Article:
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  6. ross69 (3,652 comments) says:

    However, what the writer seems to ignore is that sellers typically become buyers. Someone selling a million dollar property might be paying more for their next property…so it is difficult to see how such people are “winning”. Moreover, the Auckland property market could crash and relatively expensive properties could drop substantially in value. But again, that won’t necessarily be a big deal for sellers as they will be buying cheaper than they are now.

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  7. Rab McDowell (6 comments) says:

    The value of a property, or anything for that matter, is the price agreed between a willing but not too willing seller and a willing but not too willing buyer, not what some government bureacrat or some computer programme thinks it should be.

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  8. mikenmild (11,247 comments) says:

    One thing the article does not make clear is the difference between CV and what a property is actually woth – the only valuation that counts is one determined by buyers at a sale. Mnd you, DPF doesn’t help by referrng to GV either. Does Auckland have one date for revaluations?

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  9. dime (9,980 comments) says:

    to be fair, they do have to churn out their alarmist cost of housing article every week….

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  10. slijmbal (1,236 comments) says:

    Whilst the logic in the article is flawed it’s pretty clear that house prices in several areas in Auckland are on a roll. Spent a chunk of time house hunting as have several friends/colleagues in nicer areas but not the rich ones. The amount of stock for sale is low, houses are turning over very quickly and whereas a year ago CV tended to approximate the price it is now typically at least $100K under the sales price. Auctions are doing rather well.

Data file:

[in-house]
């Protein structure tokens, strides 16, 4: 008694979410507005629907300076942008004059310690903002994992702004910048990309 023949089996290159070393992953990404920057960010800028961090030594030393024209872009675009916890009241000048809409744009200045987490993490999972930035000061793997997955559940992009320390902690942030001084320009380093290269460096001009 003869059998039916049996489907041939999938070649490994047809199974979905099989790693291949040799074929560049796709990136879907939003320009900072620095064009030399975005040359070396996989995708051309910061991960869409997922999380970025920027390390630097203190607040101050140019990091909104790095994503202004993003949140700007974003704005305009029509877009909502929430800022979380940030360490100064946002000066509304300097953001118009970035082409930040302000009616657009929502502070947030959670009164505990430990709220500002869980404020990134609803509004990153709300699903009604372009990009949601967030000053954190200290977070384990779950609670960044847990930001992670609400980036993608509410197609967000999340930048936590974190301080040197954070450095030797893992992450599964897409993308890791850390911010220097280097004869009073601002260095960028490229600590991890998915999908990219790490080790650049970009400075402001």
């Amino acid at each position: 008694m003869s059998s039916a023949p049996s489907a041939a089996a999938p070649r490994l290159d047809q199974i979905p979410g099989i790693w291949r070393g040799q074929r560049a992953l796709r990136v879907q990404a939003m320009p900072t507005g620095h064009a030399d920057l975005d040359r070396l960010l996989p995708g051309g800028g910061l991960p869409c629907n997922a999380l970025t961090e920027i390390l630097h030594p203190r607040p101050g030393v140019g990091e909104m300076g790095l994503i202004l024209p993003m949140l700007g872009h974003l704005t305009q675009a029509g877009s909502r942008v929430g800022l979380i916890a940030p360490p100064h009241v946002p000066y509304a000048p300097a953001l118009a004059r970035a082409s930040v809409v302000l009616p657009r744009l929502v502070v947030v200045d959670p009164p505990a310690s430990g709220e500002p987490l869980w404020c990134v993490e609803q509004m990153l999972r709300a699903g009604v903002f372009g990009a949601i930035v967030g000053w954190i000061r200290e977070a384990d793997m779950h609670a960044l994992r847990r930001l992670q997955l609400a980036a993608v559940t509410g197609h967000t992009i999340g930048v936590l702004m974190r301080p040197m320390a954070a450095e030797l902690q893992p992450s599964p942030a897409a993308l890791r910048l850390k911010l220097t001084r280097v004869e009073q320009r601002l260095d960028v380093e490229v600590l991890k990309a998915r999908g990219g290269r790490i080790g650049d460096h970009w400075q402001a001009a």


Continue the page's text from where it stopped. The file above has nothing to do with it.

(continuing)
Anyone with any sense buys 1st and then sells in this market as the prices are moving too quickly. All it does is make the cost greater if one is moving to a better property – nice if downsizing though.

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  11. duggledog (1,559 comments) says:

    Wallace Chapman got torn a new ass hole (although only a small one) by Sir Bob Jones on Radio Live this morning about the topic of housing.

    Worth listening to. Poor old Wal thinks it’s a basic human right to have a house because it’s in the UN bill of rights or something. As Bob reminded him, sure it is but saying it doesn’t make it so. Classic

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  12. peterwn (3,277 comments) says:

    Dilemma here – i you are not selling any time soon you want to have a low GV to keep the rates bill down. Opposite if you are planning to sell. So the former are going to keep their traps shut if they think the valuation is too low.

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  13. Mark (1,488 comments) says:

    I am a valuer and Government Valuations have never been a particularly accurate guide to property value. Their purpose is to establish a rating base not give a guide to buyers as to the value of a property.

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  14. reubee (24 comments) says:

    I am sure there are some people in Christchurch who wish they had a more accurate valuation.